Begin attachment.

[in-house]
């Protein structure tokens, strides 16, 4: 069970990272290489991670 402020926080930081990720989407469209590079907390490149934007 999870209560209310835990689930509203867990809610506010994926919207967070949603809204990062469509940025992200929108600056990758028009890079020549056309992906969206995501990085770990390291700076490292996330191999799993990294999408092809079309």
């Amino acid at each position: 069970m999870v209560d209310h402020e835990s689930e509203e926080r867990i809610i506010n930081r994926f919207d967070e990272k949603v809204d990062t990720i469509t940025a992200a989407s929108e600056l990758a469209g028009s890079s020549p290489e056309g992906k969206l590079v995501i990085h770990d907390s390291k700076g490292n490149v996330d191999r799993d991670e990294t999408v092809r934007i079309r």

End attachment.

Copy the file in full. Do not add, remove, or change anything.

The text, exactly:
[in-house]
């Protein structure tokens, strides 16, 4: 069970990272290489991670 402020926080930081990720989407469209590079907390490149934007 999870209560209310835990689930509203867990809610506010994926919207967070949603809204990062469509940025992200929108600056990758028009890079020549056309992906969206995501990085770990390291700076490292996330191999799993990294999408092809079309």
């Amino acid at each position: 069970m999870v209560d209310h402020e835990s689930e509203e926080r867990i809610i506010n930081r994926f919207d967070e990272k949603v809204d990062t990720i469509t940025a992200a989407s929108e600056l990758a469209g028009s890079s020549p290489e056309g992906k969206l590079v995501i990085h770990d907390s390291k700076g490292n490149v996330d191999r799993d991670e990294t999408v092809r934007i079309r």